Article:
Section 5 of the Public Order Act 1986

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Harassment, alarm or distress is an element of a statutory offence in England and Wales, arising from an expression used in sections 4A[1] and 5[2] of the Public Order Act 1986, which created the offence. The Act was amended in 1994.

The offence[edit]

The offence is created by section 5 of the Public Order Act 1986. Section 5(1) provides:

"(1) A person is guilty of an offence if he/she:
(a) uses threatening [or abusive] words or behaviour, or disorderly behaviour, or
(b) displays any writing, sign or other visible representation which is threatening [or abusive],
within the hearing or sight of a person likely to be caused harassment, alarm or distress thereby."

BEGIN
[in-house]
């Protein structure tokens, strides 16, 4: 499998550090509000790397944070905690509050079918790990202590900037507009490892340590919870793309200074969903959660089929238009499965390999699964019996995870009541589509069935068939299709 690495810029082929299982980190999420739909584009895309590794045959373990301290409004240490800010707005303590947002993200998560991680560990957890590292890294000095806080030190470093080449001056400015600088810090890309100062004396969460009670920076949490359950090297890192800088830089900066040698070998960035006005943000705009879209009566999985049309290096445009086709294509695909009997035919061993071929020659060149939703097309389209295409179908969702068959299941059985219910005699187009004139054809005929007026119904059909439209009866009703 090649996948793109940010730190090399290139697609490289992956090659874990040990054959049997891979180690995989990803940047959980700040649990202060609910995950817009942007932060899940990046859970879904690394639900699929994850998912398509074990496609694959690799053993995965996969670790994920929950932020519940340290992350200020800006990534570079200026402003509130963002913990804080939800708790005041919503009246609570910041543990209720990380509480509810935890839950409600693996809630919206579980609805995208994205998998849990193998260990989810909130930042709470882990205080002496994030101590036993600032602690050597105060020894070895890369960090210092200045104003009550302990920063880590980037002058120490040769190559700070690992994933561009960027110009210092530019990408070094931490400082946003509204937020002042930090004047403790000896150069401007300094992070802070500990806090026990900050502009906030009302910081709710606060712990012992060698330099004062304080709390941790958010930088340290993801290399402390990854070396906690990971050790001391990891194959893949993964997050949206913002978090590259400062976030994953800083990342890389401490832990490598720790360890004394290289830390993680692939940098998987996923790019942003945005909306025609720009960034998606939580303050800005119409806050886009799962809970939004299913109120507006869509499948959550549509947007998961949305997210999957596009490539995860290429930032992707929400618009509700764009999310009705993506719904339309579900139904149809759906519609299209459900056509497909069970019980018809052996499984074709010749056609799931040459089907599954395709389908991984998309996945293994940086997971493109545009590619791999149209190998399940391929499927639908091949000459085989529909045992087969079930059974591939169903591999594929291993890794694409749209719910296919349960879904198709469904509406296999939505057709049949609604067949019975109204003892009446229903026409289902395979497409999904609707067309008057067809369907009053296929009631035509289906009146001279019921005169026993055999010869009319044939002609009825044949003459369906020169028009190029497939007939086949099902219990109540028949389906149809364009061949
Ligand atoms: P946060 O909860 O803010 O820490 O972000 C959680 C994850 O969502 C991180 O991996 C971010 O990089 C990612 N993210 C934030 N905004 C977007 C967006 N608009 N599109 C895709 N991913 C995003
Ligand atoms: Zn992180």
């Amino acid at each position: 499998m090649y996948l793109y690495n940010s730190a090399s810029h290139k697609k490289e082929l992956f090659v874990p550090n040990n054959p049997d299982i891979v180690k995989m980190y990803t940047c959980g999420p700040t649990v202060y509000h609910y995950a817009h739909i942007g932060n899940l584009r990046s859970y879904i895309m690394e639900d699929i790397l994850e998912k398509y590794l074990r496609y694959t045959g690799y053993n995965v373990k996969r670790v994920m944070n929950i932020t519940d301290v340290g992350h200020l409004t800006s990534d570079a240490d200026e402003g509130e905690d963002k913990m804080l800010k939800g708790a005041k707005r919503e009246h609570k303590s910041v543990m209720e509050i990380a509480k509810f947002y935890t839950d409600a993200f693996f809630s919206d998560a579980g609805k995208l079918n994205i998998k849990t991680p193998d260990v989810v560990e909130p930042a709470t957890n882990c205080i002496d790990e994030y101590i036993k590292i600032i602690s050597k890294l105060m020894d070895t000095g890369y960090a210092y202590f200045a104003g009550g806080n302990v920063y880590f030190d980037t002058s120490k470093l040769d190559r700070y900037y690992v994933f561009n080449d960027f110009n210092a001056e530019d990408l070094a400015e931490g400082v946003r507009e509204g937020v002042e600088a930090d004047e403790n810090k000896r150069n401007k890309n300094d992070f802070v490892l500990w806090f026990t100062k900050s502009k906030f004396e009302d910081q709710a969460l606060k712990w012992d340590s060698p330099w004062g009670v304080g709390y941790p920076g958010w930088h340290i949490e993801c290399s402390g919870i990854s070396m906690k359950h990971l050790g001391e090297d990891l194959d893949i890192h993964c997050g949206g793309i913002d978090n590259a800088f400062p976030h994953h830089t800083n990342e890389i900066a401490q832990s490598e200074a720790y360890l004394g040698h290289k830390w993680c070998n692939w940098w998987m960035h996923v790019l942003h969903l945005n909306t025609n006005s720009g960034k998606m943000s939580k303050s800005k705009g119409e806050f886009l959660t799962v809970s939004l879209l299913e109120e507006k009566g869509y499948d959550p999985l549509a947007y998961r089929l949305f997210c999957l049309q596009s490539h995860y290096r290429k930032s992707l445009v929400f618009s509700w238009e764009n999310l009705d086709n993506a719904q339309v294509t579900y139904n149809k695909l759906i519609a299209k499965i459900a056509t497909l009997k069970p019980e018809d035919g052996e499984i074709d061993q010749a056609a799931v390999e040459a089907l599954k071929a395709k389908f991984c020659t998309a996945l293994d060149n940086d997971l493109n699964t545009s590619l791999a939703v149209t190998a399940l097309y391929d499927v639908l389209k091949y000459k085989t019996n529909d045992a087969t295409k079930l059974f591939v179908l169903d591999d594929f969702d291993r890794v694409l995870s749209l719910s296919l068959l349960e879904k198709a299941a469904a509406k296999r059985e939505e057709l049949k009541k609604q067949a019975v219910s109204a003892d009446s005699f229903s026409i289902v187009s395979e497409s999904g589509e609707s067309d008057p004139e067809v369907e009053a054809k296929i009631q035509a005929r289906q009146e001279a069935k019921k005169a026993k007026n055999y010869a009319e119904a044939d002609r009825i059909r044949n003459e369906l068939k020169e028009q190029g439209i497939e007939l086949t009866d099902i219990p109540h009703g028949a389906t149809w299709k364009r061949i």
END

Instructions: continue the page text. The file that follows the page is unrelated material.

In February 2014 Parliament passed a redaction of the statute which removed the word "insulting" in subsections "a" and "b" following pressure from citizens.[3][4]

This offence has the following statutory defences:

(a) The defendant had no reason to believe that there was any person within hearing or sight who was likely to be alarmed or distressed by his action.
(b) The defendant was in a dwelling and had no reason to believe that his behaviour would be seen or heard by any person outside any dwelling.
(c) The conduct was reasonable.

Police officers[edit]

In DPP v Orum [1989] 1 WLR 88, [1988] 3 All ER 449, [1989] 88 Cr App R 261 the Divisional Court confirmed that police officers are not unable to be victims of section 5 of the Public Order Act 1986 caused by swearing and other abusive/threatening behavior, but this behaviour must be in excess of what the officer is or should be used to.

Glidewell LJ said: